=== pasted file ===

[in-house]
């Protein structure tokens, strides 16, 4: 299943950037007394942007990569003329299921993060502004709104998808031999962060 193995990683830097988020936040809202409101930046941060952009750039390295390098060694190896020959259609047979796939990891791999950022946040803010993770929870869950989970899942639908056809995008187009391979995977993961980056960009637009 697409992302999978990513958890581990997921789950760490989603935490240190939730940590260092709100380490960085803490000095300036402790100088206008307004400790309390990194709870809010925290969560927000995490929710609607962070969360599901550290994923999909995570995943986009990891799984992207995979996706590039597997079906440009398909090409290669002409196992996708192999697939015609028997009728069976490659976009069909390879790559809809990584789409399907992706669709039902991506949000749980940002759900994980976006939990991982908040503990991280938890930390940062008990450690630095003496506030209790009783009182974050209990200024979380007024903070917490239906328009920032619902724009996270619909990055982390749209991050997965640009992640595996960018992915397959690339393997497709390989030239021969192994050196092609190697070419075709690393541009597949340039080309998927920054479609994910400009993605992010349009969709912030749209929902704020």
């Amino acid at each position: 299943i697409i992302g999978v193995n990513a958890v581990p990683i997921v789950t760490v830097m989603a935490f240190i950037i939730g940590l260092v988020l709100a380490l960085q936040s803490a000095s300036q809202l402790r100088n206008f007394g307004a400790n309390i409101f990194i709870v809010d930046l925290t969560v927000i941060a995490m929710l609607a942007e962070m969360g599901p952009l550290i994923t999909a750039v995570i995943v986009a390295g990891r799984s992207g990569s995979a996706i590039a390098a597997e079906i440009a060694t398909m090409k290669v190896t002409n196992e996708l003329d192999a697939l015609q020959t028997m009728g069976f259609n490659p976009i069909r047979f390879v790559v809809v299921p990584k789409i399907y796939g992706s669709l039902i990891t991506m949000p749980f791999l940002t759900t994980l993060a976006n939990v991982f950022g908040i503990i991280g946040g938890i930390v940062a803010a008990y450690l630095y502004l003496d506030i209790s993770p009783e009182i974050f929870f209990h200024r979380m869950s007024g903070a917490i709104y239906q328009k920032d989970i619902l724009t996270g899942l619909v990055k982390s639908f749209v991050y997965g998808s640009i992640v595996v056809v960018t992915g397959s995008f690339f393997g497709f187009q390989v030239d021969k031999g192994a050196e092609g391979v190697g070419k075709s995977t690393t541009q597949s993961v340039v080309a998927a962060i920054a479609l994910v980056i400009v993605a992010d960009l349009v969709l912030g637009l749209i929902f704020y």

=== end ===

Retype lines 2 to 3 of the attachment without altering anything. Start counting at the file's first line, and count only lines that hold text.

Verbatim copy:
């Protein structure tokens, strides 16, 4: 299943950037007394942007990569003329299921993060502004709104998808031999962060 193995990683830097988020936040809202409101930046941060952009750039390295390098060694190896020959259609047979796939990891791999950022946040803010993770929870869950989970899942639908056809995008187009391979995977993961980056960009637009 697409992302999978990513958890581990997921789950760490989603935490240190939730940590260092709100380490960085803490000095300036402790100088206008307004400790309390990194709870809010925290969560927000995490929710609607962070969360599901550290994923999909995570995943986009990891799984992207995979996706590039597997079906440009398909090409290669002409196992996708192999697939015609028997009728069976490659976009069909390879790559809809990584789409399907992706669709039902991506949000749980940002759900994980976006939990991982908040503990991280938890930390940062008990450690630095003496506030209790009783009182974050209990200024979380007024903070917490239906328009920032619902724009996270619909990055982390749209991050997965640009992640595996960018992915397959690339393997497709390989030239021969192994050196092609190697070419075709690393541009597949340039080309998927920054479609994910400009993605992010349009969709912030749209929902704020």
């Amino acid at each position: 299943i697409i992302g999978v193995n990513a958890v581990p990683i997921v789950t760490v830097m989603a935490f240190i950037i939730g940590l260092v988020l709100a380490l960085q936040s803490a000095s300036q809202l402790r100088n206008f007394g307004a400790n309390i409101f990194i709870v809010d930046l925290t969560v927000i941060a995490m929710l609607a942007e962070m969360g599901p952009l550290i994923t999909a750039v995570i995943v986009a390295g990891r799984s992207g990569s995979a996706i590039a390098a597997e079906i440009a060694t398909m090409k290669v190896t002409n196992e996708l003329d192999a697939l015609q020959t028997m009728g069976f259609n490659p976009i069909r047979f390879v790559v809809v299921p990584k789409i399907y796939g992706s669709l039902i990891t991506m949000p749980f791999l940002t759900t994980l993060a976006n939990v991982f950022g908040i503990i991280g946040g938890i930390v940062a803010a008990y450690l630095y502004l003496d506030i209790s993770p009783e009182i974050f929870f209990h200024r979380m869950s007024g903070a917490i709104y239906q328009k920032d989970i619902l724009t996270g899942l619909v990055k982390s639908f749209v991050y997965g998808s640009i992640v595996v056809v960018t992915g397959s995008f690339f393997g497709f187009q390989v030239d021969k031999g192994a050196e092609g391979v190697g070419k075709s995977t690393t541009q597949s993961v340039v080309a998927a962060i920054a479609l994910v980056i400009v993605a992010d960009l349009v969709l912030g637009l749209i929902f704020y």